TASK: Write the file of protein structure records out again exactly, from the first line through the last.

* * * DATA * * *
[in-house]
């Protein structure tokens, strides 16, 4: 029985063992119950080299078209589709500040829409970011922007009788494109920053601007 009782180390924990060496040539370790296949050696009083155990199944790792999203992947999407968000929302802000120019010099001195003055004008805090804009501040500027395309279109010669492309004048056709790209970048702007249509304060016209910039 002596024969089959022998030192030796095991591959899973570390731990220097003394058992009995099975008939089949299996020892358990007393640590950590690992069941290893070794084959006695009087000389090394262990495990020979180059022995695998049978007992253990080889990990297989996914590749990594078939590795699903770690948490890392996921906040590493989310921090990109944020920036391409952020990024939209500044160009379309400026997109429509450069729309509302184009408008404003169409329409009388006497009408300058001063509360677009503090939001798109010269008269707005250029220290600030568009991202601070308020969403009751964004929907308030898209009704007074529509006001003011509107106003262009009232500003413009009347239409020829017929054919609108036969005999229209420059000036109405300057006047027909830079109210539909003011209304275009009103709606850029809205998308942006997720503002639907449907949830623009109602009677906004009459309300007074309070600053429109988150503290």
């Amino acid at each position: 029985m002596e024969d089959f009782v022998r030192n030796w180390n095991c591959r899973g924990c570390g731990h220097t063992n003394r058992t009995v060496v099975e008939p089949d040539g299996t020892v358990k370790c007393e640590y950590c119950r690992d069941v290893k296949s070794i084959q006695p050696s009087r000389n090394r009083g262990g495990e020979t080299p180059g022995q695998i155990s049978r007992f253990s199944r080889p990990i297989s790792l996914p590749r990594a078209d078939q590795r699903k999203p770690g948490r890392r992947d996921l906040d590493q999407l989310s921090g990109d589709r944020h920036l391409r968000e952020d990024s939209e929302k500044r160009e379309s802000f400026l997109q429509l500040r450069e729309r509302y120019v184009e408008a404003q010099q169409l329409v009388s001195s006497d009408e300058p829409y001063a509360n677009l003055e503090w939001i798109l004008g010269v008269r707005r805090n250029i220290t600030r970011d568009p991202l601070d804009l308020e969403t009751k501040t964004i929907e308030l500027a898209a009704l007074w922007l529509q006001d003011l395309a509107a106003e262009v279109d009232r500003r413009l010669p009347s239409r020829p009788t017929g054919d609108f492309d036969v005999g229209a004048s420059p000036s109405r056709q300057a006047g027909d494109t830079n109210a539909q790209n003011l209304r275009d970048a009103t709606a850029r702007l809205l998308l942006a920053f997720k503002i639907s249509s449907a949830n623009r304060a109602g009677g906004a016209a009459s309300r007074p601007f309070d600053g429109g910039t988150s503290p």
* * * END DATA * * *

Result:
[in-house]
């Protein structure tokens, strides 16, 4: 029985063992119950080299078209589709500040829409970011922007009788494109920053601007 009782180390924990060496040539370790296949050696009083155990199944790792999203992947999407968000929302802000120019010099001195003055004008805090804009501040500027395309279109010669492309004048056709790209970048702007249509304060016209910039 002596024969089959022998030192030796095991591959899973570390731990220097003394058992009995099975008939089949299996020892358990007393640590950590690992069941290893070794084959006695009087000389090394262990495990020979180059022995695998049978007992253990080889990990297989996914590749990594078939590795699903770690948490890392996921906040590493989310921090990109944020920036391409952020990024939209500044160009379309400026997109429509450069729309509302184009408008404003169409329409009388006497009408300058001063509360677009503090939001798109010269008269707005250029220290600030568009991202601070308020969403009751964004929907308030898209009704007074529509006001003011509107106003262009009232500003413009009347239409020829017929054919609108036969005999229209420059000036109405300057006047027909830079109210539909003011209304275009009103709606850029809205998308942006997720503002639907449907949830623009109602009677906004009459309300007074309070600053429109988150503290």
């Amino acid at each position: 029985m002596e024969d089959f009782v022998r030192n030796w180390n095991c591959r899973g924990c570390g731990h220097t063992n003394r058992t009995v060496v099975e008939p089949d040539g299996t020892v358990k370790c007393e640590y950590c119950r690992d069941v290893k296949s070794i084959q006695p050696s009087r000389n090394r009083g262990g495990e020979t080299p180059g022995q695998i155990s049978r007992f253990s199944r080889p990990i297989s790792l996914p590749r990594a078209d078939q590795r699903k999203p770690g948490r890392r992947d996921l906040d590493q999407l989310s921090g990109d589709r944020h920036l391409r968000e952020d990024s939209e929302k500044r160009e379309s802000f400026l997109q429509l500040r450069e729309r509302y120019v184009e408008a404003q010099q169409l329409v009388s001195s006497d009408e300058p829409y001063a509360n677009l003055e503090w939001i798109l004008g010269v008269r707005r805090n250029i220290t600030r970011d568009p991202l601070d804009l308020e969403t009751k501040t964004i929907e308030l500027a898209a009704l007074w922007l529509q006001d003011l395309a509107a106003e262009v279109d009232r500003r413009l010669p009347s239409r020829p009788t017929g054919d609108f492309d036969v005999g229209a004048s420059p000036s109405r056709q300057a006047g027909d494109t830079n109210a539909q790209n003011l209304r275009d970048a009103t709606a850029r702007l809205l998308l942006a920053f997720k503002i639907s249509s449907a949830n623009r304060a109602g009677g906004a016209a009459s309300r007074p601007f309070d600053g429109g910039t988150s503290p």